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Netflix unveils plans to adapt theatre for on-demand platform

Kerry Washington, Steven Pasquale and Jeremy Jordan in American Son at Booth Theatre, New York. Photo: Peter Cunningham Kerry Washington, Steven Pasquale and Jeremy Jordan in American Son at Booth Theatre, New York. Photo: Peter Cunningham
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Netflix is exploring a foray into filmed theatre productions, as it announces it will adapt its first stage play for the platform this year.

The move may signal a wider expansion by the streaming giant into capturing theatre for the small screen, which experts say could see it capitalise on a demand for more accessible ways to watch live performance.

Netflix is producing a specially created version of the Broadway play American Son, which its subscribers across the globe will be able to stream.

The play finished its run at the Booth Theatre in New York last week. It has not been captured live but will be reproduced as a “movie/play hybrid”, according to its star Kerry Washington.

American Son starring Kerry Washington review at Booth Theatre, New York – ‘gripping and impassioned’

The original cast, which also includes Steven Pasquale, will reunite with the play’s director Kenny Leon when production begins in New York next month.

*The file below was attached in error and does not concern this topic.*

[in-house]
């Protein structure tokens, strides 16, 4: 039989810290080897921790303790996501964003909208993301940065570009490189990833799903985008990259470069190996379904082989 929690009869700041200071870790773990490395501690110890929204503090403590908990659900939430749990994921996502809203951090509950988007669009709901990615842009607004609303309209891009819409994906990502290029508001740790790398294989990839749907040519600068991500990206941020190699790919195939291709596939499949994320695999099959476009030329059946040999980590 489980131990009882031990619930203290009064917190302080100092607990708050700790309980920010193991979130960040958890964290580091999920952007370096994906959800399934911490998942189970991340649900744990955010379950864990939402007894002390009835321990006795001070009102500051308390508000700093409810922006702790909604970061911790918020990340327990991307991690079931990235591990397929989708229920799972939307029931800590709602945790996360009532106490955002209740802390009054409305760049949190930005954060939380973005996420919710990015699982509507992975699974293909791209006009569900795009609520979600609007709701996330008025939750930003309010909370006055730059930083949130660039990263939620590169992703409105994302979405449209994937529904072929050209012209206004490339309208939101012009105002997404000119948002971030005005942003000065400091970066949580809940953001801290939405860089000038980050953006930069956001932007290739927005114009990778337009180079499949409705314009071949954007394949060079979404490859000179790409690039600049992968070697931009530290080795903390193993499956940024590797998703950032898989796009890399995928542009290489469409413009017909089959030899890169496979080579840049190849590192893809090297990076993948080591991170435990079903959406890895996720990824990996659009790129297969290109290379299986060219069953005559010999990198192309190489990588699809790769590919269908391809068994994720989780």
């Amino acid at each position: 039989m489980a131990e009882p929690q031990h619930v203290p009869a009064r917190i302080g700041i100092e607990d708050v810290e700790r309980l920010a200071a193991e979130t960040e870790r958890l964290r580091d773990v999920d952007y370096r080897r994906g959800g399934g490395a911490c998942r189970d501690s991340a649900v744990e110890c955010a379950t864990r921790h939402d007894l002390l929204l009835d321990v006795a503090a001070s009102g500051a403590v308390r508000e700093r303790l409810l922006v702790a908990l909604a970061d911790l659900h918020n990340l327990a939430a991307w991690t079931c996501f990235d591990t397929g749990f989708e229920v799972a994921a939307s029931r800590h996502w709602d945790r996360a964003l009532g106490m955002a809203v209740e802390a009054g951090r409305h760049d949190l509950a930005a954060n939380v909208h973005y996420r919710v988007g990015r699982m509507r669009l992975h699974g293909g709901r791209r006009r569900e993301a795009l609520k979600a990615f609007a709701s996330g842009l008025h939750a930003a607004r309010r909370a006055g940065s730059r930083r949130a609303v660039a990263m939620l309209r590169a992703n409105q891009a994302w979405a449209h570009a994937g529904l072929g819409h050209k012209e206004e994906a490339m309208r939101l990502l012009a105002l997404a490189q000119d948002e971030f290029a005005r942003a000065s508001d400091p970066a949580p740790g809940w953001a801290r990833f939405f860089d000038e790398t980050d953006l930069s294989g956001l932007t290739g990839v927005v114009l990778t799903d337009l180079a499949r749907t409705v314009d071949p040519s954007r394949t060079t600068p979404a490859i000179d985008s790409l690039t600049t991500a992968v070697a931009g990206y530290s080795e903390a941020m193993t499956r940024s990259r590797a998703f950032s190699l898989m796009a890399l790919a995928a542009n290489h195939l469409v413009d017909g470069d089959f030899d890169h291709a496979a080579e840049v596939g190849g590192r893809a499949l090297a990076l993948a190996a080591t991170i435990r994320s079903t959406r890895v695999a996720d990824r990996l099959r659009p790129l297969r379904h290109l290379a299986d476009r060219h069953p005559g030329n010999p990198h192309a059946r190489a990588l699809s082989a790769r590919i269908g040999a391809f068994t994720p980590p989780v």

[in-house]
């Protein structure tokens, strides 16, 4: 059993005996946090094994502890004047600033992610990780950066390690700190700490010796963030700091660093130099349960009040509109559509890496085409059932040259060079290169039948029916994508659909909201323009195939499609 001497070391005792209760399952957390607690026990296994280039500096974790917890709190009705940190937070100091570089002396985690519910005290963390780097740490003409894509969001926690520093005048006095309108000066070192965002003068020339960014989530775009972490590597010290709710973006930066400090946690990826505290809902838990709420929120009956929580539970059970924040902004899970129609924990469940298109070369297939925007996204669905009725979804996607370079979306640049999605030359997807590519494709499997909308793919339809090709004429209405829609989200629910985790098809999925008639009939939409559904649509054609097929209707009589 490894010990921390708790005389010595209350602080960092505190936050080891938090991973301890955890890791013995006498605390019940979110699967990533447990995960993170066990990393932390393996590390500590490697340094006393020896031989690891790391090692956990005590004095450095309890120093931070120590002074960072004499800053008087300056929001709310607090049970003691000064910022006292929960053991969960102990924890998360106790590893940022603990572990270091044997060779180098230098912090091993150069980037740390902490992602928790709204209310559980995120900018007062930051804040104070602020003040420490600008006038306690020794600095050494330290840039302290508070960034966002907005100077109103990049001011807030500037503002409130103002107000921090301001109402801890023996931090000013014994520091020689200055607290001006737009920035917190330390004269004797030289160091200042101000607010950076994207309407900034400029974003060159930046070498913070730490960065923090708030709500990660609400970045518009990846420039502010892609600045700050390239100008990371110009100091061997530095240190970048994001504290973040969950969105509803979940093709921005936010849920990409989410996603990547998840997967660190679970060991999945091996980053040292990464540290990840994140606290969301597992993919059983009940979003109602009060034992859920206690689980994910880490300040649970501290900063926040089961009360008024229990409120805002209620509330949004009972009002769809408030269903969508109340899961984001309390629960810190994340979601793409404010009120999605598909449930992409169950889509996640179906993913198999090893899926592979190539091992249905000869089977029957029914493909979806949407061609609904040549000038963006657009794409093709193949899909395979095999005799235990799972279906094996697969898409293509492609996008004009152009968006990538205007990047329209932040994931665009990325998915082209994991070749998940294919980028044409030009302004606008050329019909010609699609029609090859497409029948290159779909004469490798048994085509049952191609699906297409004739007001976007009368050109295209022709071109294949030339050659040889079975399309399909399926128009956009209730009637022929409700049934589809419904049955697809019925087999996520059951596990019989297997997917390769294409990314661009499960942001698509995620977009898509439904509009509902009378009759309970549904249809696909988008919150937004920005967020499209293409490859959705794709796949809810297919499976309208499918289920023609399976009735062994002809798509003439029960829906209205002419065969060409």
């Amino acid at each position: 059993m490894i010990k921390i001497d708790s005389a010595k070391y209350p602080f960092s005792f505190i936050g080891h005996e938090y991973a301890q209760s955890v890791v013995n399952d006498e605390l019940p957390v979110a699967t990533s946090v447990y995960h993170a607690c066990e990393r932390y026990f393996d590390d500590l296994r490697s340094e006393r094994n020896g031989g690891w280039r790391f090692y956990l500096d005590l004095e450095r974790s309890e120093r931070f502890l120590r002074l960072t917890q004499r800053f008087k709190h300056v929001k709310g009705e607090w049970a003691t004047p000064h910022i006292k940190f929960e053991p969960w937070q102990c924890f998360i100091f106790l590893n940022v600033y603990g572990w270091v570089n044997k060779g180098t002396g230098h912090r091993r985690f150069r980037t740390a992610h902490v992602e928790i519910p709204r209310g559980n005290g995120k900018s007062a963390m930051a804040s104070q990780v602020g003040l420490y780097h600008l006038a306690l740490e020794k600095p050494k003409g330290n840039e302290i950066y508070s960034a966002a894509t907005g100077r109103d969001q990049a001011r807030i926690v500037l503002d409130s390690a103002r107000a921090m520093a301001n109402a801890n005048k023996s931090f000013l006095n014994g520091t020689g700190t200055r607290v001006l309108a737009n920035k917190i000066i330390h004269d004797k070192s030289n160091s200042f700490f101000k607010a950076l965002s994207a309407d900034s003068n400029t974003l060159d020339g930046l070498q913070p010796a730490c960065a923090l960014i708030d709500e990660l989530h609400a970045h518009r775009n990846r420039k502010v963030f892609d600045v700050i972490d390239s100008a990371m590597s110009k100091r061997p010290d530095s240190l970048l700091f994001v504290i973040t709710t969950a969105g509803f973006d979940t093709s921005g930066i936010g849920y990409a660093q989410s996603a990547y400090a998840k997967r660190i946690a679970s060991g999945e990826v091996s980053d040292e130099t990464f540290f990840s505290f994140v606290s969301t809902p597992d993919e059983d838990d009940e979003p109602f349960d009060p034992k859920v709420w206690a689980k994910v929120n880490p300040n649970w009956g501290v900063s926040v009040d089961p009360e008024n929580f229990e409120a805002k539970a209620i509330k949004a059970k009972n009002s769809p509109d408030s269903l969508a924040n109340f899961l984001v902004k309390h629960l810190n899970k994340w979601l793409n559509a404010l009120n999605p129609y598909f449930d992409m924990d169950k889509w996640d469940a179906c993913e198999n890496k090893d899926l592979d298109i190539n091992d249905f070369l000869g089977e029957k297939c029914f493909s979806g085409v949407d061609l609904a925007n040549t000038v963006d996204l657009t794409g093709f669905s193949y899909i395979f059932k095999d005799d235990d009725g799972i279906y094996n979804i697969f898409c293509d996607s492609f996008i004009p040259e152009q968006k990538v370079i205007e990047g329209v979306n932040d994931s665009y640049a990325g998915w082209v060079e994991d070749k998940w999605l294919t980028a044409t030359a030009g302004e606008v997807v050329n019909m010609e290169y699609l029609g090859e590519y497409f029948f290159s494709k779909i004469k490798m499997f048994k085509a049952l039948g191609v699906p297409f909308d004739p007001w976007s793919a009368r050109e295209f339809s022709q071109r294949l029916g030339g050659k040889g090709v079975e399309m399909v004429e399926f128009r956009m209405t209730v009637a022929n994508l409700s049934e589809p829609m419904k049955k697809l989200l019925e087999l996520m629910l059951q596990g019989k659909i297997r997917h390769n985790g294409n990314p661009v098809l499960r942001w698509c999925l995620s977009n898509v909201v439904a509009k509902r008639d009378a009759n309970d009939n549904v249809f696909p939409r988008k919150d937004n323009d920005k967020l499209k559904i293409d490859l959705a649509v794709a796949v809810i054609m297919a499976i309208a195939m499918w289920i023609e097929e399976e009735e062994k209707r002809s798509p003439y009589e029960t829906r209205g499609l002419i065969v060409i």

Until now, Netflix’s live content has been mostly limited to comedy, however the company also recorded Bruce Springsteen’s Broadway show for streaming last year.

Netflix declined to say whether it had plans to develop other theatre productions in the US, or in the UK.

Existing companies operating in this area in the UK include Digital Theatre, which captures live theatre to stream on a dedicated subscription-based platform, while a number of venues broadcast performances live to cinemas, including the Royal Opera House and the National Theatre, through NT Live.

Producer David Sabel, who founded NT Live, said he welcomed Netflix’s exploration into this area – particularly around the idea of adapting live event capture for audiences at home – and said he viewed it as a “new variation on existing forms”.

“The growth of event cinema has shown there is a huge appetite for people to be able to see this work if they can’t physically get there, or it’s sold out, or they can’t afford it.

“My feeling when we launched NT Live was that more is more. A great experience of watching a piece of theatre in the cinema is never going to replace the real thing, but in fact it encourages you to go,” Sabel said.

He added that Netflix’s ability to match viewers’ interests with relevant content could increase the profile of filmed theatre productions, but could also mean they are more easily discoverable.

“One of the things that’s hard about these events is that you never have film-style marketing budgets to make sure that people are aware of them. I think the appetite and the audience is there, but often raising the awareness is harder,” he said.

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